Elected to state and federal parliament, Thomas Ley’s career in 1920s politics was marked by hypocrisy, corruption, ruthless manipulation and the lingering suspicion that he may have killed his rivals. The worst fears of his critics were confirmed in 1947, when Ley was convicted of cold-blooded murder in one of England’s most sensational court trials.
In March 1872 Australians were shocked by one of the most cold-blooded murders the colonies had ever seen. The nightmare began with the discovery of a badly decomposed body that had been weighed down with a heavy stone in the Parramatta River. Even more chillingly, it soon emerged that this victim, John Bridger, had been lured to his brutal death via an employment advertisement in The Sydney Morning Herald. Then it became clear that this murdered man wasn’t the only victim.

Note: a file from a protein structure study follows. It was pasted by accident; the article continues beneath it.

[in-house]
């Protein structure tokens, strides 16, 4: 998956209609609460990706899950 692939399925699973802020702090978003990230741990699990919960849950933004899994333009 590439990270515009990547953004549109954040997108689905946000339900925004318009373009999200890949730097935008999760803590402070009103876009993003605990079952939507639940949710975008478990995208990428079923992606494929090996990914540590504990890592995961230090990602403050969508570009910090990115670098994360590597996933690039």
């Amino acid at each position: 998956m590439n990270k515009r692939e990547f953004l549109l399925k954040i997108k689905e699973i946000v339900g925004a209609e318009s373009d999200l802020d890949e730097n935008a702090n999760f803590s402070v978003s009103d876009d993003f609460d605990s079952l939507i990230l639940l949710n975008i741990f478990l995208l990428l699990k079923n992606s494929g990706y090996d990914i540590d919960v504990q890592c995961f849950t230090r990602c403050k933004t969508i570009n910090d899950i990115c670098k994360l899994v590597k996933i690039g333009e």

It was the Teacher’s Pet-style mystery that gripped Australia 80 years ago. Brisbane socialite Marjorie Norval disappeared in November 1938 under bizarre circumstances, sparking the biggest search in Queensland’s history. In the days and months to come, four heroic rescuers would die, one of her rumoured lovers would commit suicide, and a light would be shone on the city’s shady characters, from illegal abortionists to peeping Toms.